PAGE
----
Discover a laid-back yet world-class beer scene steeped in history and tradition in the Cook Islands, the South Pacific’s low-key paradise.
Pricey poolside Mai Tai’s are best left to Fiji and Tahiti because, in the Cook Islands, locals favor the home brewed. Bush-beer brewing is a two-century-old Cook Island tradition–the beer, made from fermented fruit, sugar, malt, and hops, was traditionally served in secretive community gathering spots known as “tumunus.” These drinking clubs are hidden deep in the jungle and named for fermentation barrels carved from the base of a coconut tree. The breezy, orange-scented homebrews still get passed around in coconut shells while patrons sing and socialize, Cook Island-style.
Authentic tumunus exist off the tourist track, and their ancient recipes have recently been revived in the form of modern breweries. Tumunu bush-beer tastes like a light summer ale, and Cook Island breweries honor that original flavor by showcasing beers with fruit-forward notes and beach-ready drinkability. When the spendy tastings and urban lumberjack contingency of the worldwide craft beer scene feels a little too hip, try a refreshingly authentic Cook Island cold one (plus, chances are it’s pretty hot out).
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Venture Into the Jungle to Tour Matutu Brewery
Follow the dirt road off of Rarotonga’s main road in the Vaka Takitumu district to find Matutu Brewing, where local brewers Eric Newnham and James Puati conduct tours and tastings twice a day, Monday through Friday. Sample the Mai Lager, Kiva Pale Ale, and rotational beers like a coconut vanilla stout before touring the facilities, where the beer is brewed and hand bottled. For an extra $10, the Matutu crew will even pick you up and drop you off from your accommodations, so put a few back while chilling with the resident chickens underneath thick jungle foliage and native tiare maori flowers. Be sure to bring back a 3-liter recycled soda bottle full of your favorite brew: It’s island tradition to always share your beer with friends.
Sample Roadside Stands and Stroll the Muri Night Market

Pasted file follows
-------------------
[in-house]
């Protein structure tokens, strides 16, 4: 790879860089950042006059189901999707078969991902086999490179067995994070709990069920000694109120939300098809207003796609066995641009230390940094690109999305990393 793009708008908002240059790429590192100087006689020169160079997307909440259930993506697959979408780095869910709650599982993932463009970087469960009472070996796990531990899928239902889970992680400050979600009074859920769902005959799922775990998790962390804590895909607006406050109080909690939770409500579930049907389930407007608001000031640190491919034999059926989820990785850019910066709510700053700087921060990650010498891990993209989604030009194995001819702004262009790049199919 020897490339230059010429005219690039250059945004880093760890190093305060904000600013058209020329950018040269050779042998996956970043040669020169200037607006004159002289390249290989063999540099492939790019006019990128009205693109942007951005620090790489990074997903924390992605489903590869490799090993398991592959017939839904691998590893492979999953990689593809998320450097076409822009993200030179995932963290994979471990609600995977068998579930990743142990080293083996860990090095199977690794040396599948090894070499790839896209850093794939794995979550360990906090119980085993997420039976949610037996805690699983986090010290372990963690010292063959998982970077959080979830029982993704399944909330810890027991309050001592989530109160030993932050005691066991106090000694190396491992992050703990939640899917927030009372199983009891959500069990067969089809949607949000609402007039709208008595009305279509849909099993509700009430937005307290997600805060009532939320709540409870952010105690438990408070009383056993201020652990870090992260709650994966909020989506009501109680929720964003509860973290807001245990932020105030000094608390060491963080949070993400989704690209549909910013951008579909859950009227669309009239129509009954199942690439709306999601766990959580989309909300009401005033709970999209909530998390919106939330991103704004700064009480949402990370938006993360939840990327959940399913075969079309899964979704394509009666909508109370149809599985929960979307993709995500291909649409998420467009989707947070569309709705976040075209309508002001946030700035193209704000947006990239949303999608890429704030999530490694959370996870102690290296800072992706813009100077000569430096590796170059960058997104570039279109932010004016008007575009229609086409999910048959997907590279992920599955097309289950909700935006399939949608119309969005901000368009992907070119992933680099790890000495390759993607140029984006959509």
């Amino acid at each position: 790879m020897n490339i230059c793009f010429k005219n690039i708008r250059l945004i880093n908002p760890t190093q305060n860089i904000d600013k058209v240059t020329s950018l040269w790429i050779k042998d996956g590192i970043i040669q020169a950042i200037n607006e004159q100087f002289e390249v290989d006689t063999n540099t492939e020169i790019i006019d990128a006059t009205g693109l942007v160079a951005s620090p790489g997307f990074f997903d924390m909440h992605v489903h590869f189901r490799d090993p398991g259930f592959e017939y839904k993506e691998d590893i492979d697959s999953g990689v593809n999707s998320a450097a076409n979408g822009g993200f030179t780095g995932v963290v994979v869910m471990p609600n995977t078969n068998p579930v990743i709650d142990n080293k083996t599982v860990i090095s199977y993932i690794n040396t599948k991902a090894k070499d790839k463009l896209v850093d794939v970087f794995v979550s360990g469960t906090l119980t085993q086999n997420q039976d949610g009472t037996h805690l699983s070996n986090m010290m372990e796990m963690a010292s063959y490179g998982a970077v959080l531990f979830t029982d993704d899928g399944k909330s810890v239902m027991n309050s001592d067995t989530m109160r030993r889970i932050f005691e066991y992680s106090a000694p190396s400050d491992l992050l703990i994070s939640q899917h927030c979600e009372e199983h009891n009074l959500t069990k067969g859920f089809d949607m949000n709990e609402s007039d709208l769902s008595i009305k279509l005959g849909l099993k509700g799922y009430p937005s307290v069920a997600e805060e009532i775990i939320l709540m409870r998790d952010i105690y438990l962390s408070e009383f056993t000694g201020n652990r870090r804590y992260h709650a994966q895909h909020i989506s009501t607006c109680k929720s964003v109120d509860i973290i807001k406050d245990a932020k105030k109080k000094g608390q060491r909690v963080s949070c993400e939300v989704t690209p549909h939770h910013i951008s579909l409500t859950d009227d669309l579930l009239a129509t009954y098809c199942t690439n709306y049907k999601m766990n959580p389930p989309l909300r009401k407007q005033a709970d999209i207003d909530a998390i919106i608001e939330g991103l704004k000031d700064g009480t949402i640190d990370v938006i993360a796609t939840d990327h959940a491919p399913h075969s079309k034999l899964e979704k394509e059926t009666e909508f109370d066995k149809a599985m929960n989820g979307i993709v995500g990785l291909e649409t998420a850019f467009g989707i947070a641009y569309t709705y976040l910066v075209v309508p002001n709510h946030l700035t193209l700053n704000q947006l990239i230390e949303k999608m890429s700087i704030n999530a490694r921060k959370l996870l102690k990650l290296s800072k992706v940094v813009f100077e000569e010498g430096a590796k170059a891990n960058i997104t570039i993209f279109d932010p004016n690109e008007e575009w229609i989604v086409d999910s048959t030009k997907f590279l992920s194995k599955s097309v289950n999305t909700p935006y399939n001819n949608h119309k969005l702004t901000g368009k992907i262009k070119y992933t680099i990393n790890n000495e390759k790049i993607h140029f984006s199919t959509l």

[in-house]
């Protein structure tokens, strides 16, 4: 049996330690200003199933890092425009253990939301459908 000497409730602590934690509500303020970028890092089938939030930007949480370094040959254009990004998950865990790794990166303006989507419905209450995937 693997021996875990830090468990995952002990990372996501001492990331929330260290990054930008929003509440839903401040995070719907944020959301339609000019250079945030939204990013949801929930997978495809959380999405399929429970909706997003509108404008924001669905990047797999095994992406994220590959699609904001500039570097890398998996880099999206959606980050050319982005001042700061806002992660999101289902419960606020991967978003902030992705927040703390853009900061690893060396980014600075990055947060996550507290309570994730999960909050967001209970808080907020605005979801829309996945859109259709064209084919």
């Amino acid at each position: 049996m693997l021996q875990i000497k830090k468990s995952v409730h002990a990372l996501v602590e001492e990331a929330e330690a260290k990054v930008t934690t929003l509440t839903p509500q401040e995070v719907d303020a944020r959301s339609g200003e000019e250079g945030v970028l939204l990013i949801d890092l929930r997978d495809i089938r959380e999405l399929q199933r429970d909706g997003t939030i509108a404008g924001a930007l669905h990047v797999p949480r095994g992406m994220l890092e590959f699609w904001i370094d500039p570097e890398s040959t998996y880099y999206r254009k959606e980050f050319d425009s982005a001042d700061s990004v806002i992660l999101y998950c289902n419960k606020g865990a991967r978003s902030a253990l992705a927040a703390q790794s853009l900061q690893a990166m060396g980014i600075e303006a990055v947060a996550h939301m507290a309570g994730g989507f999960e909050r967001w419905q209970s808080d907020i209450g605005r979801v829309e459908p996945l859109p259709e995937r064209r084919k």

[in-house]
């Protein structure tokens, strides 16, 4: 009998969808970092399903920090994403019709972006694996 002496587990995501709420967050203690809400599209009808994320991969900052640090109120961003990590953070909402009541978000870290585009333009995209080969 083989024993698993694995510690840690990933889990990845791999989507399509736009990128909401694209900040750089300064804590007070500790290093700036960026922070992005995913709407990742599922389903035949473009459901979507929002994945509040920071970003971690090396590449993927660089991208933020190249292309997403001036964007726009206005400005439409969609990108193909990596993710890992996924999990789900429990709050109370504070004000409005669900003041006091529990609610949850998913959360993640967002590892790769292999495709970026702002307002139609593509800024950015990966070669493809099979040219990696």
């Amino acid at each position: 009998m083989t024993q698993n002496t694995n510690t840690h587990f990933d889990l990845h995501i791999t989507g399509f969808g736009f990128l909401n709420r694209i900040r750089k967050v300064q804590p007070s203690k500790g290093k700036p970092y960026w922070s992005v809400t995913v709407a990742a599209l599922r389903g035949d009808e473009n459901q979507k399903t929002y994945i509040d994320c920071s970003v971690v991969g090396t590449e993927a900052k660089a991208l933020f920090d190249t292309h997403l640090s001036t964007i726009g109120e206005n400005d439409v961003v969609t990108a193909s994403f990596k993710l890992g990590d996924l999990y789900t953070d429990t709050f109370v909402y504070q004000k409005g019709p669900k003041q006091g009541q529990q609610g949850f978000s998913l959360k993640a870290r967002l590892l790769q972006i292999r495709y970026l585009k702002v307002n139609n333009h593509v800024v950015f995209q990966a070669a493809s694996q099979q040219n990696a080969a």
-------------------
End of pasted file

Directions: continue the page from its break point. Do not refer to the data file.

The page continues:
Rarotonga, the most densely populated island in the Cook Islands group, is only 32 kilometers in circumference and easily circumnavigated by motorbike or explored leisurely by bicycle. So, select a trusty steed and leave the timeline behind while you scour the island for laid back roadside stands selling homebrewed orange beer, coconut liqueur, and papaya infused rum. Keep your tasting light and fill up a bottle or flagon with your favorite before cruising over to the Muri district for the Muri night market, where shoppers are allowed to bring their own drinks. Peruse the stalls for strands of black pearls, bright textiles, and hand carved cookware while pairing your drink with seafood curries, fresh papaya, and coconut pie sold in open air stalls. If you’ve enjoyed your evening properly, be sure to call a taxi back to your accommodation or stroll home to the many hotels nearby.
Fill up Your Flagon at Rarotonga Brewery
Although this brewery is the new kid on the block, two-year-old Rarotonga Brewery already has a loyal legion of friendly regulars, who appear after quittin’ time with reusable flagons to fill at the brewery’s window. Friendly owners Tuki and Tooks partnered with the owners of Hallertau Brewery in Auckland, New Zealand to invest in upgraded facilities and produce the Cook Islands Lager, a refreshingly crisp beer that evokes the spirit of tumunu bush-brews. Beyond serving excellent beer on tap, this brewery is the perfect place to socialize in the late afternoon, when you can blend in with the raucous crowd of locals, expats and visitors.
INSIDER TIPPurchase one of the branded flagons (they make a perfect souvenir) and bring some local lager to the beach the next day rather than wasting money on expensive imports.
Pass Your Cup in Traditional Tumunus on Atiu Island
To really immerse yourself in the homebrew history of the islands, take a quick 45-minute flight on Air Rarotonga to Atiu Island, the land of birds… and secret bush-beer drinking clubs. When Christian missionaries arrived on the island in the 1800s and outlawed beer, locals took to brewing and drinking bush-beer in tumunus they hid in the jungle. These clubs became symbols of traditional culture, and allowed native Atiuans to exchange ideas and conversation while enjoying beer in a setting similar to traditional Polynesian kava drinking ceremonies.
Today, 5 or 6 traditional tumunus still exist scattered about the island, open to locals and visitors alike on Fridays and Saturdays. Come prepared to introduce yourself and join in on discussion and song while the tasty brew is passed around, and remember, it is customary to bring the brewer $5 or some ingredients for the next batch.